Migrant

Walk, quiet, along empty fields
whose grass has lengthened
to sharp spindles,
or frayed where the countryside ends.
You could lean down here, unravel
England like a sweater.

These are cold days.
The sun’s early ache
is a month’s red pain repeated,
hollow urgent.
You walk without going.
Then a dog barks somewhere
– you are not wanted –
and the night peels itself from your lids.

Where did you come from?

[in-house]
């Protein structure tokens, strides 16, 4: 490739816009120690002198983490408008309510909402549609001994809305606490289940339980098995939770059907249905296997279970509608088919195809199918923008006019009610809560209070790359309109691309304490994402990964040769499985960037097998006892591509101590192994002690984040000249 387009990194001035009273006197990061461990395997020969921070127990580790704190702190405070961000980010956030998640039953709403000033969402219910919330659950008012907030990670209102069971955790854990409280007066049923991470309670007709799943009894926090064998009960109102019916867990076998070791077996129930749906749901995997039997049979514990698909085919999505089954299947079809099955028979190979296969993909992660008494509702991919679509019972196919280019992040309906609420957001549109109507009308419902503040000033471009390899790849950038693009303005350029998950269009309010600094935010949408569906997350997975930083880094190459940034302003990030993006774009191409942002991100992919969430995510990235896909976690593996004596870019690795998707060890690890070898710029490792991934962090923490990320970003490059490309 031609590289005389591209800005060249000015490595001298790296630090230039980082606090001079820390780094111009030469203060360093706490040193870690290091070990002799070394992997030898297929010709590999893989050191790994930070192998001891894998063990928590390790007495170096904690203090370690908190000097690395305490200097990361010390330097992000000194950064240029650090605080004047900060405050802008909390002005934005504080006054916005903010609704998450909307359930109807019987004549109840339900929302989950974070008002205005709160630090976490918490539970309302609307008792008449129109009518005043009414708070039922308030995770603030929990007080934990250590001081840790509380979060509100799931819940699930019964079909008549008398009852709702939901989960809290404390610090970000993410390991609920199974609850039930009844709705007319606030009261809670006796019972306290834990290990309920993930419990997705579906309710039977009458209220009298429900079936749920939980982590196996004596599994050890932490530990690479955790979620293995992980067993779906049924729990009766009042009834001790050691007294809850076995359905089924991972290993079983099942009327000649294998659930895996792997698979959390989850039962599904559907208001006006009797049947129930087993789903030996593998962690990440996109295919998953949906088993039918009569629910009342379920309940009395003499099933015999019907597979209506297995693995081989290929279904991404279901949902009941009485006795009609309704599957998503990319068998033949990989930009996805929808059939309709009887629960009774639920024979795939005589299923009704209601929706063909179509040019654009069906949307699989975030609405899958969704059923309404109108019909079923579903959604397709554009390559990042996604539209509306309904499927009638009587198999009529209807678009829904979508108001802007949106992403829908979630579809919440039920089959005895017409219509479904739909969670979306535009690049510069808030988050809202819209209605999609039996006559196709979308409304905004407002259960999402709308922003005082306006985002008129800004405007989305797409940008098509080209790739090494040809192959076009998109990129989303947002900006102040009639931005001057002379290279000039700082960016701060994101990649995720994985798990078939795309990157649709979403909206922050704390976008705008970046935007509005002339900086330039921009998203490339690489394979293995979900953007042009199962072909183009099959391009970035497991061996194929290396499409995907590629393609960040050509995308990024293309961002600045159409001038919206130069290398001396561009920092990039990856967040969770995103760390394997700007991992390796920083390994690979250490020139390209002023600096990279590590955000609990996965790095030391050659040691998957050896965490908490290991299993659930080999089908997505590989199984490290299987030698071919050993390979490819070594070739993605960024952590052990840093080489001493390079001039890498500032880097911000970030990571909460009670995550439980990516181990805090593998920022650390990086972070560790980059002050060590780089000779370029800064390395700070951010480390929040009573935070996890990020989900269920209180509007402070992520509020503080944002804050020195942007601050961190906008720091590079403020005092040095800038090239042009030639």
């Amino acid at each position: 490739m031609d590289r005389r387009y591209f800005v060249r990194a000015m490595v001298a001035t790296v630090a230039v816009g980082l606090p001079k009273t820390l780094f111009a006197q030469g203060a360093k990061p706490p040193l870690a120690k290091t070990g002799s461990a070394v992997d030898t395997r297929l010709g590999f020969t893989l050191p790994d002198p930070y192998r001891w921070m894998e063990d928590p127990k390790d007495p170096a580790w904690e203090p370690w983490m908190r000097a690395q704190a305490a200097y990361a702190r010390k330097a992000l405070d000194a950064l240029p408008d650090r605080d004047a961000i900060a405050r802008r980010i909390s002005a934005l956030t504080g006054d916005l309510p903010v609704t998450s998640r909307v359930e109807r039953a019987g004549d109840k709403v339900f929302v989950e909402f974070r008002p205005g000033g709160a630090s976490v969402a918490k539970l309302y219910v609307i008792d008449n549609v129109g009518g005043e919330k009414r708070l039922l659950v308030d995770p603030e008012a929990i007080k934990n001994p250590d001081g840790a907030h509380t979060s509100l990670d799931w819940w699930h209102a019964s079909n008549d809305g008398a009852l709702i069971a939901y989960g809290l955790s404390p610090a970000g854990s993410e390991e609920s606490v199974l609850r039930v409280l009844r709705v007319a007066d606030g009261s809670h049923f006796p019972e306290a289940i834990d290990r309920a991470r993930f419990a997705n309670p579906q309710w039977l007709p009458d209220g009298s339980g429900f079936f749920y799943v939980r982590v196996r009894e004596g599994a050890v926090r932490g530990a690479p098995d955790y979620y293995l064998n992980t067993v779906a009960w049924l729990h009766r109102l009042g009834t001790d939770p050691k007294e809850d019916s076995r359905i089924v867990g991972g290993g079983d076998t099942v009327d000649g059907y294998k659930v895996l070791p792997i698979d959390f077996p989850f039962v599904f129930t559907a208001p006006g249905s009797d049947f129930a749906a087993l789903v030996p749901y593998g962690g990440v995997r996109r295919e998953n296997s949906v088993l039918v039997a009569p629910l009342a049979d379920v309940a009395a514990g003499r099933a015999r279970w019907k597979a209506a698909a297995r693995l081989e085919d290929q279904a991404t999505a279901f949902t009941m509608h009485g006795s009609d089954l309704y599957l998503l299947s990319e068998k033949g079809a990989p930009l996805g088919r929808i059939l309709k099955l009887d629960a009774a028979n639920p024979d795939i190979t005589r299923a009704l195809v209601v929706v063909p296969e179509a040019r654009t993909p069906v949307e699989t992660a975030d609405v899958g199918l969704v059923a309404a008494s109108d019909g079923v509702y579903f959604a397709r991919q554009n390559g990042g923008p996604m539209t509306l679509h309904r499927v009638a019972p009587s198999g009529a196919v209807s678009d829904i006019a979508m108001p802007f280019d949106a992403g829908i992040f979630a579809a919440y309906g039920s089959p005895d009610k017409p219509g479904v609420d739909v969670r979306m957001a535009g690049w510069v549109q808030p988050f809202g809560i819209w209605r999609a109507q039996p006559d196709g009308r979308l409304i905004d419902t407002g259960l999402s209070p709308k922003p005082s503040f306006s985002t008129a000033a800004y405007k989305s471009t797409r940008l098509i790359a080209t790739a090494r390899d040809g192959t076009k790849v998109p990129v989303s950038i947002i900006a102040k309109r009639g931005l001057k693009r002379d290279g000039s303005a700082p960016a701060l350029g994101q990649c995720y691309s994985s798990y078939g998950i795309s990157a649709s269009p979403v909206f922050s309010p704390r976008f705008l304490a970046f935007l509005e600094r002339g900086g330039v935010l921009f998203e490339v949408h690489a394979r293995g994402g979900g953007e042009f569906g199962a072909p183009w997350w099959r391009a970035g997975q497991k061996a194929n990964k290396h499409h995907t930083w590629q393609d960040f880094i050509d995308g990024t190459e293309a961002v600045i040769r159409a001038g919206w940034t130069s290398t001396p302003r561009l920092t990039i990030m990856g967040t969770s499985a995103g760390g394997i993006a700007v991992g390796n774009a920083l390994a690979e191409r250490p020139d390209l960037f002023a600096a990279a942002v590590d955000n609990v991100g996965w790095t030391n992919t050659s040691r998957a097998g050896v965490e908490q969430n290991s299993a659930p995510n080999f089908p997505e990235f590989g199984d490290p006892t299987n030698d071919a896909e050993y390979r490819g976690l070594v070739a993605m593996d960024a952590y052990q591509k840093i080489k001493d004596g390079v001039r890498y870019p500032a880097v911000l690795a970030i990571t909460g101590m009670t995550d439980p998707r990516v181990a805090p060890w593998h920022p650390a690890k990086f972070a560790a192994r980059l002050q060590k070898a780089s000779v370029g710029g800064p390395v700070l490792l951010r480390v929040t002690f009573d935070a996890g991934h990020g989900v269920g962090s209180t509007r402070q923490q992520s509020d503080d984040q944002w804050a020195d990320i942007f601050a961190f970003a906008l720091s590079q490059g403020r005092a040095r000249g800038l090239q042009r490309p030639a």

These stars are strangers.
You draw the wrong shapes,
could not find your way home
with their cold light.
Where do you go?
The sun will be down by the time you get back.
You will tuck yourself into bed,
as though sleep could take you somewhere else.

In the thin, unsexy sky, a bird
eats its weight in food each day,
or dies.